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Whenever price creates new highs, there are invariably traders who buy the top. These new investors are the first group tested by the next period of uncertainty, and nothing spells uncertainty like a flash sell-off in futures.

With cascading liquidations come spenders in loss, and last week's event set a recent high for Realized Losses on-chain. The sum of coins spent in loss for December 4 totalled $3 billion. Coming into Saturday, previous high marks were set on May 19 and June 25, with losses of $4.5B and $3.8B respectively.

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HODLers Set the Floor

Now that we have assessed the derivatives space, we turn our eyes to the on-chain supply dynamics that illustrate HODLer behavior. The various cohorts of Bitcoin supply that comprise the HODLer class are the inertial bellwethers we use for determining macro market direction, and (assumed) smart-money sentiment.

The HODL Waves visualize the entirety of Bitcoin's supply divvied up by the age of coins. The interpretation is as follows:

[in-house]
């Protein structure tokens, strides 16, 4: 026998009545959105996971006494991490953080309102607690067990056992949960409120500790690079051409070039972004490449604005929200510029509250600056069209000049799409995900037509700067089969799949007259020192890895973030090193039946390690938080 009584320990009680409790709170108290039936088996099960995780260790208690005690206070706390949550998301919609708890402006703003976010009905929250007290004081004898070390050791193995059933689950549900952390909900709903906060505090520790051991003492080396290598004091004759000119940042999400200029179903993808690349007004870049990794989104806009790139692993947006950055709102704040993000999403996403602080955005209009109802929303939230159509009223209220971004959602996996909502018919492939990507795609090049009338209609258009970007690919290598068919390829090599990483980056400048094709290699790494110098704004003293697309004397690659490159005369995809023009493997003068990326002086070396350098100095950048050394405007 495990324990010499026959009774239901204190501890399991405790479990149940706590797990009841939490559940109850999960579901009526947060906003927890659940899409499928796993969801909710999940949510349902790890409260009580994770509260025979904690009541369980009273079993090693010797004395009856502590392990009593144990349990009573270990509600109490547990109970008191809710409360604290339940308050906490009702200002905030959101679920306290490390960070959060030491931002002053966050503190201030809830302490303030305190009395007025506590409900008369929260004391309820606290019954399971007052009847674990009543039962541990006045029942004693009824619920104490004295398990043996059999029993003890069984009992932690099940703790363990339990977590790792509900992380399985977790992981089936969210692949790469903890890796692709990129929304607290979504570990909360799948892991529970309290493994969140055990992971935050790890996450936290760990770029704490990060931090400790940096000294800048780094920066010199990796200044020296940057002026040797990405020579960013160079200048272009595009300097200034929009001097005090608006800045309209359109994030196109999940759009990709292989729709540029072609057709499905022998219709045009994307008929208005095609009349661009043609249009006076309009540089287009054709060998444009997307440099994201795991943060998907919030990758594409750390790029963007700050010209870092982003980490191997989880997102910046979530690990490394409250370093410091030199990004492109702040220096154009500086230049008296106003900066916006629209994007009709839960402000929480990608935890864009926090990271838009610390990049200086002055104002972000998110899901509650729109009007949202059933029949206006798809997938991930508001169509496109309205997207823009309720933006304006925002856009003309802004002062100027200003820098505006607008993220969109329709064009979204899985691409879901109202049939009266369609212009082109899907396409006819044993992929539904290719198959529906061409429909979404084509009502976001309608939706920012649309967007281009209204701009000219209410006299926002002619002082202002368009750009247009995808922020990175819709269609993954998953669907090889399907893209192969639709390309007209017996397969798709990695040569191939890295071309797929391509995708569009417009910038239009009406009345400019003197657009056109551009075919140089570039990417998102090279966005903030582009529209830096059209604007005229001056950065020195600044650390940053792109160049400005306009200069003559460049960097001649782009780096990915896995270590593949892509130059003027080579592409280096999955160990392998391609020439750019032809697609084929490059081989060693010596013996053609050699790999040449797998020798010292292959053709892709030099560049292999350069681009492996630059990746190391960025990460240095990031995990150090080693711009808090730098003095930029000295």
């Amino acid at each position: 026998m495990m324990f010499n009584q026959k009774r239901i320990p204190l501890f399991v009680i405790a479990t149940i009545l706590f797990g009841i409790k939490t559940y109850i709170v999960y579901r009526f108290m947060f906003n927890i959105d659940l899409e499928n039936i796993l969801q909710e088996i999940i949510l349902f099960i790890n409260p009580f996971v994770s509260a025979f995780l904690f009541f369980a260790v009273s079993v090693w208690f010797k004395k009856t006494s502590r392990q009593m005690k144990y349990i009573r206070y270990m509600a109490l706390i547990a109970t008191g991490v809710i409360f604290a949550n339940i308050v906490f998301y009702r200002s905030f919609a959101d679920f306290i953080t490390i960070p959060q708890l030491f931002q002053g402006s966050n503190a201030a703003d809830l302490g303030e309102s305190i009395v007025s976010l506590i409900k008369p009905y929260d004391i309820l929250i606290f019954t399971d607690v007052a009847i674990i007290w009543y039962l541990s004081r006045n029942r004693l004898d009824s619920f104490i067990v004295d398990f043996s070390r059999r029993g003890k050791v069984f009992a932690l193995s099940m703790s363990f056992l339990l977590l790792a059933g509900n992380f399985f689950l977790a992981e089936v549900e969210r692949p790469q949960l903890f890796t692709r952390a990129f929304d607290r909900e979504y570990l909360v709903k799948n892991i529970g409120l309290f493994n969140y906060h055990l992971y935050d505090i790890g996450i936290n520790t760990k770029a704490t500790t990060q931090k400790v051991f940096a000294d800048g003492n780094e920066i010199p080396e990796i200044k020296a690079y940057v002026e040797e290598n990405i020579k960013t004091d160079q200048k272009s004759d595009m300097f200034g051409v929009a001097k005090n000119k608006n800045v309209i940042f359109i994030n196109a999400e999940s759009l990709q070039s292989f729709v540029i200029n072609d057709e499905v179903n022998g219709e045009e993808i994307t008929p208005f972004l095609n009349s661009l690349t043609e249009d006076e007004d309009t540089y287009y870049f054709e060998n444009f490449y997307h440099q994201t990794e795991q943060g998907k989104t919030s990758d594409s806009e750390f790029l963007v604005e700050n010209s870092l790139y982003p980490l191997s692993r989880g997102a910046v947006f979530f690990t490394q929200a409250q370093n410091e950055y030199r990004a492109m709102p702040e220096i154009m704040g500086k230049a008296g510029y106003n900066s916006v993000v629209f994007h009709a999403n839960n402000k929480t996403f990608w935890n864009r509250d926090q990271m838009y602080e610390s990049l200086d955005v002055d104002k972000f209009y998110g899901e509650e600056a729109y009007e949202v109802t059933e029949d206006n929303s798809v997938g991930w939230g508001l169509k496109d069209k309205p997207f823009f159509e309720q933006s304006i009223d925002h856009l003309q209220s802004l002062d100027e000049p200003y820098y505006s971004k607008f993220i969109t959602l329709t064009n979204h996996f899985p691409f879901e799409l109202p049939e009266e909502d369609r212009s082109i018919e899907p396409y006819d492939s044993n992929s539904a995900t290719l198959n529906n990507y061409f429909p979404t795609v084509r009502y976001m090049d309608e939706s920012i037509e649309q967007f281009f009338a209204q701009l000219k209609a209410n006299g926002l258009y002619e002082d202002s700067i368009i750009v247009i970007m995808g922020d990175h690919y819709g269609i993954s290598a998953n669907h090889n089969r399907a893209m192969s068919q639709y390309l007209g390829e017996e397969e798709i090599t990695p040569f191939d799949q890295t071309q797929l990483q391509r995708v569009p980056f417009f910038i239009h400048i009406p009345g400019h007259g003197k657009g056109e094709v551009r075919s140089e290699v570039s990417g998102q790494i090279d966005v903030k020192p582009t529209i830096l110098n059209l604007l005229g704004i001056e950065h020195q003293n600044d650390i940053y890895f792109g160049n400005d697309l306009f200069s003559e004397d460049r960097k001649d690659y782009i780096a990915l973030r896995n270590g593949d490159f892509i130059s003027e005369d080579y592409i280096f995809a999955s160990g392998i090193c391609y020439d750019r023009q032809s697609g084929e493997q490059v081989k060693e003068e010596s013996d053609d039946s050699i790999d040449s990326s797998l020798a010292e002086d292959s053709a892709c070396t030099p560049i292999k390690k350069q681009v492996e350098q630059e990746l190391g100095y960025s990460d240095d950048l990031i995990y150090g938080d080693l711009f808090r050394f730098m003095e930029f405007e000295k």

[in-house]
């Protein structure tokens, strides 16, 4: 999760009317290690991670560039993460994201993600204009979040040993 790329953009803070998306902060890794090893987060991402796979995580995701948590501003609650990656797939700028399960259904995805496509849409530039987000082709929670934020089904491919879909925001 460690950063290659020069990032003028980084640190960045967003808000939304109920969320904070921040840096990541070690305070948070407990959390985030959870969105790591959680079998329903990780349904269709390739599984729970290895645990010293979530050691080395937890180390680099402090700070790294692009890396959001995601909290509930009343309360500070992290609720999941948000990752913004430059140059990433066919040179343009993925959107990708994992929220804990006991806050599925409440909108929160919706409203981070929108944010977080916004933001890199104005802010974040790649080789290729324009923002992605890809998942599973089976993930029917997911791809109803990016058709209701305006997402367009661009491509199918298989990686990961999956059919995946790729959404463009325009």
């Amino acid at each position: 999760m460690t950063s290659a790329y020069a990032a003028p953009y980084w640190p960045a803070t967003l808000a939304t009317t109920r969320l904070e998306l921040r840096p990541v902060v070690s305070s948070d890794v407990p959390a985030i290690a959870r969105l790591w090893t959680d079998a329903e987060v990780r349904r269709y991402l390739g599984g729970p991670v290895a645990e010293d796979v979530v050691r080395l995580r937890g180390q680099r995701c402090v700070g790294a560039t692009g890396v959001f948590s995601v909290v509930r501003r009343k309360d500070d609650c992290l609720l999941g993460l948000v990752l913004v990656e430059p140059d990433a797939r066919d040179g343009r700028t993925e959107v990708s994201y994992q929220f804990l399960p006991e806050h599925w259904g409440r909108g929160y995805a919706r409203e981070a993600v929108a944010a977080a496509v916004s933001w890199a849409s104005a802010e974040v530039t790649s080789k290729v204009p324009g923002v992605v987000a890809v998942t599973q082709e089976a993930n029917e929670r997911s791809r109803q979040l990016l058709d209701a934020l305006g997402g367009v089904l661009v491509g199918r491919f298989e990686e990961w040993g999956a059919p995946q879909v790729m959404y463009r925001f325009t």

• Newly spent coins have lifespans of zero, and they appear in the younger bands (warmer colors) at the bottom to begin aging.
  • As coins lay dormant and mature, they graduate into older, higher cohorts (cooler colors).

When filtered to show coins younger than 3 months, we see that only 2.63% of older coin supply has been distributed into this group since October 27. That means that over 97% of the supply older than 3 months has remained unspent since the recent all-time high and pullback. HODLers of older coins are not spending them, by and large.

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To add depth to this perspective, we look at Dormancy. Dormancy measures the average age of transactions (in days) on-chain per unit of BTC spent. It is similar to the Average Spent Output Lifespan, but with a volume weighting.

  • Rising Dormancy means older coins are being spent at higher volumes.
  • Declining Dormancy indicates a reduction in older coin spending volume.

The average baseline level for 2020 was a Dormancy level of 40 days, and we are well below that value now, sitting at an average of 25 days. In fact, Dormancy has been in a macro decline since the height of the bull run in January. The implication is that HODLer cohorts are exhibiting steady maturation behavior, and activity on-chain is dominated by younger coins.